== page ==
O'Reilly logo

A Companion to the Philosophy of Technology by Vincent F. Hendricks, Stig Andur Pedersen, Jan Kyrre Berg Olsen Friis

Stay ahead with the world's most comprehensive technology and business learning platform.

With Safari, you learn the way you learn best. Get unlimited access to videos, live online training, learning paths, books, tutorials, and more.

Start Free Trial

No credit card required

Chapter 36

Imaging Technologies

DON IHDE

A major group of technologies in the contemporary world is unquestionably that of the imaging technologies, so important for artistic, scientific, communication and entertainment activities. The production of images by humans can be traced at least back to the Ice Ages – excellent images of animal life 34,000 BP were found in Chauvet, France. And, since, in this entry, both visual and auditory image technologies will be featured, a bear-bone flute associated with a Neanderthal site has been dated back to 45,000 BP. These visualizations and acoustic sounds were “hand produced” with minimalist technologies such as pigments and brushes and the bear-bone musical instrument.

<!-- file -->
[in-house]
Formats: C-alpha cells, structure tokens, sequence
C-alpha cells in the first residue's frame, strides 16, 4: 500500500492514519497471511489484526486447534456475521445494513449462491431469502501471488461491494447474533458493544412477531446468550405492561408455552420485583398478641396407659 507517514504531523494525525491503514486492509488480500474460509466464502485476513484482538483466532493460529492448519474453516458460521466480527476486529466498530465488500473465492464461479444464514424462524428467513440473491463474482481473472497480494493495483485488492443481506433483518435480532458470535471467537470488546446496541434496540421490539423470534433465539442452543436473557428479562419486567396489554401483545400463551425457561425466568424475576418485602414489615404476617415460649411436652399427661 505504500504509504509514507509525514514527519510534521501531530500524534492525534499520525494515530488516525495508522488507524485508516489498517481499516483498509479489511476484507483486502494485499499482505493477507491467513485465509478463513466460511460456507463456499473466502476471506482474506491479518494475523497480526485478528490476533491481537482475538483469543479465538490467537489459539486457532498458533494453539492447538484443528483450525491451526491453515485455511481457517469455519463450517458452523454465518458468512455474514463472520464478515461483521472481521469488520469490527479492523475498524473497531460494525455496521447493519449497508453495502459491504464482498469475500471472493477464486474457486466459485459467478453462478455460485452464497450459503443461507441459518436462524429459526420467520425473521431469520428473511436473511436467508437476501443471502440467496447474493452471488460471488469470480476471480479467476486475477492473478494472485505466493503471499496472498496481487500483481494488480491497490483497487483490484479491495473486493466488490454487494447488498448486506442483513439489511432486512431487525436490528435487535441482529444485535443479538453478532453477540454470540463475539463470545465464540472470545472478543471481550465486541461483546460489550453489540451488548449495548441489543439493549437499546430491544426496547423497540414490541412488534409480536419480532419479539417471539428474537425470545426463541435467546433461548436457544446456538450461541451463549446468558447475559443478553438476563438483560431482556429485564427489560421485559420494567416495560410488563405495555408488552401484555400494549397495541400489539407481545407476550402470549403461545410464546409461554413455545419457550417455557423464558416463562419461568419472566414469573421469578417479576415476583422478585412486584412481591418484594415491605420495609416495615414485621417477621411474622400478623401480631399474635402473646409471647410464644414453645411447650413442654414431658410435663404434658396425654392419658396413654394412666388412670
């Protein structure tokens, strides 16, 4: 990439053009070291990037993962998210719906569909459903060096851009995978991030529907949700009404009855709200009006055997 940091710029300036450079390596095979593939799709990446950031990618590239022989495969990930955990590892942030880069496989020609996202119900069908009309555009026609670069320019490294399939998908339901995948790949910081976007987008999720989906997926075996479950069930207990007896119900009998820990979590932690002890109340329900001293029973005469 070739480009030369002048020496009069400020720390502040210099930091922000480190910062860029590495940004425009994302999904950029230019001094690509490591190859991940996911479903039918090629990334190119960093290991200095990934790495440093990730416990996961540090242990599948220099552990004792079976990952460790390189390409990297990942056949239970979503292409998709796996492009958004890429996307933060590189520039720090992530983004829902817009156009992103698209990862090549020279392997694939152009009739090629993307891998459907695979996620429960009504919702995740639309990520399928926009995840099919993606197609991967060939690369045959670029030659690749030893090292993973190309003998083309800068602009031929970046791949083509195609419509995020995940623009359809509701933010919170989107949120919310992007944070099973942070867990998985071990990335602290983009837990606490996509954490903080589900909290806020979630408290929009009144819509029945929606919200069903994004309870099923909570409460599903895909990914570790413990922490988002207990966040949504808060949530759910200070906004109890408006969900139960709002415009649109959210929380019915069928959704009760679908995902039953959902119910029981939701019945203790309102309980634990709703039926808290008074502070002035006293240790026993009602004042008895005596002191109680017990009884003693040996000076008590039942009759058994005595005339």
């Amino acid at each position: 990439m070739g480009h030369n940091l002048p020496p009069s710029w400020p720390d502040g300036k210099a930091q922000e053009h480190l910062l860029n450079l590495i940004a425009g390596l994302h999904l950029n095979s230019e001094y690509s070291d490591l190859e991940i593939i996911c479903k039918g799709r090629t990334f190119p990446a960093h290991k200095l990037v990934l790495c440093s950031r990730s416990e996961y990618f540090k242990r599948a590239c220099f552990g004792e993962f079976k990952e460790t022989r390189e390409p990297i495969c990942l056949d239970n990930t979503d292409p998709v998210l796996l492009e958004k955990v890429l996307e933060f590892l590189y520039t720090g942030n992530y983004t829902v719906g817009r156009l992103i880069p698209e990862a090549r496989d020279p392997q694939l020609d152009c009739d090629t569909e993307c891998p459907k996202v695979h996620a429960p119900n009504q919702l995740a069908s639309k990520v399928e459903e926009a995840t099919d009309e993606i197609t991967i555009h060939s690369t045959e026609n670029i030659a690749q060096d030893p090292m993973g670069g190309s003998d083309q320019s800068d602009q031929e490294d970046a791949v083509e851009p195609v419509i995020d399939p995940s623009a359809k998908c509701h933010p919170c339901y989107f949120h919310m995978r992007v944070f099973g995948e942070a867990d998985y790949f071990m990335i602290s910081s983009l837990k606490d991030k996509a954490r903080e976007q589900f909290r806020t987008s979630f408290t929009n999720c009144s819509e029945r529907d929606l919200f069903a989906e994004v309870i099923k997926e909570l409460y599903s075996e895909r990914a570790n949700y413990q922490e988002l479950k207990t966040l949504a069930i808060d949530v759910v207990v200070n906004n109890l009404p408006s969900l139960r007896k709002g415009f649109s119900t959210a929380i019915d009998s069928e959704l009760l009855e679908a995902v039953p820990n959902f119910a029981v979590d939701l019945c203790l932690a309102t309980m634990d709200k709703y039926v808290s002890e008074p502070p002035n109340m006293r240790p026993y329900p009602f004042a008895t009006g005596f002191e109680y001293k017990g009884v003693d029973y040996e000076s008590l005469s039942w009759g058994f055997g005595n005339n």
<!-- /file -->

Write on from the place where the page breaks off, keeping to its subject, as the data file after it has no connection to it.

More complex imaging processes arise in antiquity, and the best-known of these imaging processes – at least in the West – is probably the shadow theater imagined by Plato and known as the “allegory of the cave.” Here a light source (fire) casts the shadows of cut-out objects upon the cave wall (screen) somewhat like an Indonesian puppet shadow theater. And, although it is unknown whether Plato knew of the camera obscura, Aristotle and Euclid did (2350 BP); and Mo-Tzu, a Chinese mathematician, knew of it and described it approximately a century earlier (2450 BP), although its complete description and the science of its optics was described later by the Arab philosopher Al Hazen (1070 BP).

The camera obscura and its variants stand at the beginnings of a very long and complex ...

With Safari, you learn the way you learn best. Get unlimited access to videos, live online training, learning paths, books, interactive tutorials, and more.

Start Free Trial

No credit card required